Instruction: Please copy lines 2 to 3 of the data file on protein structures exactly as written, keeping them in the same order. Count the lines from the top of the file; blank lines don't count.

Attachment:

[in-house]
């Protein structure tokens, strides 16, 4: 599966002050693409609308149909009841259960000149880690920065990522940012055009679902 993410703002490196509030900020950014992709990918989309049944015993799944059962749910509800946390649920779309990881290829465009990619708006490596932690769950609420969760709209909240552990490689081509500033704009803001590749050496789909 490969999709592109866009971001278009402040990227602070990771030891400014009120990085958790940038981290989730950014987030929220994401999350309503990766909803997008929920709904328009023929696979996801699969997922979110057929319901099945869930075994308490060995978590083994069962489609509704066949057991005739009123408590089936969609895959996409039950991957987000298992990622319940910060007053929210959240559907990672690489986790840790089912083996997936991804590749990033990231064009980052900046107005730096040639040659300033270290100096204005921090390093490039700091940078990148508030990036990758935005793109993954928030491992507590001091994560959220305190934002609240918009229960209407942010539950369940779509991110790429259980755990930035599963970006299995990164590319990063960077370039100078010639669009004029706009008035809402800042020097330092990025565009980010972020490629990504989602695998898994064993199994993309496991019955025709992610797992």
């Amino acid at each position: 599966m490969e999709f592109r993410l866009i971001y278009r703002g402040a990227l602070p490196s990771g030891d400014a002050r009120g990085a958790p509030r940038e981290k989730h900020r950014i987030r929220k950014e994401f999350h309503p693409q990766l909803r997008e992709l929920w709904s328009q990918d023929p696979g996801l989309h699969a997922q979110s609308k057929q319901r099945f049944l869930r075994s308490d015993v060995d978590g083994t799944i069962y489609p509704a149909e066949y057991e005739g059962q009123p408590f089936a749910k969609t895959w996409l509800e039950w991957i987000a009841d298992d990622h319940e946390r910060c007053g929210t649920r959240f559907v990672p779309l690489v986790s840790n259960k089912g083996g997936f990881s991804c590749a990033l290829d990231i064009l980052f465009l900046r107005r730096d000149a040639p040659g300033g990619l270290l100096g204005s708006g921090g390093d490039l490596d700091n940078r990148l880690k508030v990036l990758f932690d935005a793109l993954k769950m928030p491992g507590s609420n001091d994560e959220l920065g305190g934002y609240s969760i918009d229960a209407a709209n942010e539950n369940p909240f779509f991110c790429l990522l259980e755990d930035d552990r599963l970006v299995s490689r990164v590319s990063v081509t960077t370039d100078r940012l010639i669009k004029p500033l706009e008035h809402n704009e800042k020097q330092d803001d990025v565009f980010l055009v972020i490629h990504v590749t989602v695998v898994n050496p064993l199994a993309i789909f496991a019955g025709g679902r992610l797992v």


């Protein structure tokens, strides 16, 4: 599966002050693409609308149909009841259960000149880690920065990522940012055009679902 993410703002490196509030900020950014992709990918989309049944015993799944059962749910509800946390649920779309990881290829465009990619708006490596932690769950609420969760709209909240552990490689081509500033704009803001590749050496789909 490969999709592109866009971001278009402040990227602070990771030891400014009120990085958790940038981290989730950014987030929220994401999350309503990766909803997008929920709904328009023929696979996801699969997922979110057929319901099945869930075994308490060995978590083994069962489609509704066949057991005739009123408590089936969609895959996409039950991957987000298992990622319940910060007053929210959240559907990672690489986790840790089912083996997936991804590749990033990231064009980052900046107005730096040639040659300033270290100096204005921090390093490039700091940078990148508030990036990758935005793109993954928030491992507590001091994560959220305190934002609240918009229960209407942010539950369940779509991110790429259980755990930035599963970006299995990164590319990063960077370039100078010639669009004029706009008035809402800042020097330092990025565009980010972020490629990504989602695998898994064993199994993309496991019955025709992610797992």
């Amino acid at each position: 599966m490969e999709f592109r993410l866009i971001y278009r703002g402040a990227l602070p490196s990771g030891d400014a002050r009120g990085a958790p509030r940038e981290k989730h900020r950014i987030r929220k950014e994401f999350h309503p693409q990766l909803r997008e992709l929920w709904s328009q990918d023929p696979g996801l989309h699969a997922q979110s609308k057929q319901r099945f049944l869930r075994s308490d015993v060995d978590g083994t799944i069962y489609p509704a149909e066949y057991e005739g059962q009123p408590f089936a749910k969609t895959w996409l509800e039950w991957i987000a009841d298992d990622h319940e946390r910060c007053g929210t649920r959240f559907v990672p779309l690489v986790s840790n259960k089912g083996g997936f990881s991804c590749a990033l290829d990231i064009l980052f465009l900046r107005r730096d000149a040639p040659g300033g990619l270290l100096g204005s708006g921090g390093d490039l490596d700091n940078r990148l880690k508030v990036l990758f932690d935005a793109l993954k769950m928030p491992g507590s609420n001091d994560e959220l920065g305190g934002y609240s969760i918009d229960a209407a709209n942010e539950n369940p909240f779509f991110c790429l990522l259980e755990d930035d552990r599963l970006v299995s490689r990164v590319s990063v081509t960077t370039d100078r940012l010639i669009k004029p500033l706009e008035h809402n704009e800042k020097q330092d803001d990025v565009f980010l055009v972020i490629h990504v590749t989602v695998v898994n050496p064993l199994a993309i789909f496991a019955g025709g679902r992610l797992v």